Computer Forensics Investigator Traits

If you’re looking for a career and not just a job, computer forensics is the place to look as the field grows in terms of need and expended resources on an annual basis. The trend promises to continue. One big misconception about the field is that anyone with a strong technical background will excel. However, while technical skills are essential, there are many other skills and traits that will dictate success or failure.

Legal Knowledge and Investigation Experience

In law enforcement, computer forensic examiners are commonly found from the ranks of already sworn officers. These examiners usually bring a tremendous amount of ‘real-world’ experience, people skills, report-writing skills, and testimony skills to the lab, which are all extremely helpful to becoming a strong examiner. These examiners also bring legal experience and knowledge as well as investigation experience. Why are these skills helpful? Oftentimes finding the digital data and the files of interest is not difficult. The challenge for a good examiner is telling the case agent, the prosecutor, and the jury a story about how the data or files got to the computer, who did it, and when. Other skills, including the ability to know and understand criminal motives, also help in this way.

Working Under Tight Deadlines

In the private sector, the same skills elevate a good examiner to the ranks of a great one. One other trait that is also essential is loyalty and the willingness to go the extra mile for the client. Forensic investigators work for clients that pay sometimes significant amounts of money for quality work, and a determination of whether or not evidence exists in particular locations. Like all other examiners, they often have tight deadlines for an abundance of work. An ability to work well with people, and excellent communication skills, are critical to working with clients.

Excellent Communication Skills are Essential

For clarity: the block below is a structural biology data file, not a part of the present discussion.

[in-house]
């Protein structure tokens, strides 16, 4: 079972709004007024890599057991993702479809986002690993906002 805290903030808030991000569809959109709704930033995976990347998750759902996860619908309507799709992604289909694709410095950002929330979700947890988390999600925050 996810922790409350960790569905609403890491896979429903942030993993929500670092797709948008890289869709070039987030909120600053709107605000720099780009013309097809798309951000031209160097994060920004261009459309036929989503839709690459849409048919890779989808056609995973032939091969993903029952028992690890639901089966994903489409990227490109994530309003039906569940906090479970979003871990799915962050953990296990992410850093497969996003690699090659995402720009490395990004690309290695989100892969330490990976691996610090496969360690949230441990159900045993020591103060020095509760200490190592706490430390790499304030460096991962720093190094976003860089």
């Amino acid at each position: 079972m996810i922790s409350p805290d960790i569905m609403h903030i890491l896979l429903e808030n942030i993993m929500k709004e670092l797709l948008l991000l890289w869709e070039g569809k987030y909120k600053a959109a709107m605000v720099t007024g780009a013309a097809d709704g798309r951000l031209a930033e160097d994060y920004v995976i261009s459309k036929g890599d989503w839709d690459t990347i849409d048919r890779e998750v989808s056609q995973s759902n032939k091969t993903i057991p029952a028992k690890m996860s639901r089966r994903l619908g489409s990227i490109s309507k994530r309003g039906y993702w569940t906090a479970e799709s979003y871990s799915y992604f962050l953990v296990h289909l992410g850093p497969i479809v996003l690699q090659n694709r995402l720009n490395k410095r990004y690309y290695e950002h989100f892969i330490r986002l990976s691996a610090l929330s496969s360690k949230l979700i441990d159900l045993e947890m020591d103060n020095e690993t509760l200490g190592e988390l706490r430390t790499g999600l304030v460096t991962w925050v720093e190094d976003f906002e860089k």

Good communication skills are essential for when forensic investigators are in court testifying to the information they have found in their forensic examinations. In the end, a computer forensics examination is worth nothing if the examiner cannot explain his/her findings to a jury. Research has shown that most randomly picked juries are comprised of persons of only average intelligence. Thus, an examiner who is extremely knowledgeable in a highly technical specialty, who uses sometimes complicated data extraction methods, must be capable of reducing that information to its most fundamental and simplistic terms for trial. This can be difficult to accomplish, and the ability to communicate effectively is critical in achieving it.

The Importance of Being Detail Oriented

Whether on the law enforcement side of the computer forensic field or the corporate consulting side, it is important for a forensics professional to be detail oriented. Little pieces of information mean a tremendous amount when recreating past events. Other traits that make a successful examiner include an inquisitive mind and problem-solving ability. An ability to think outside the box for other creative ways to find the necessary information is also helpful. And last, one of the most critical traits, is persistence. Examinations can oftentimes be frustrating. The best examiners know how to step away, do some research, and come back to the evidence to see it in a new light.

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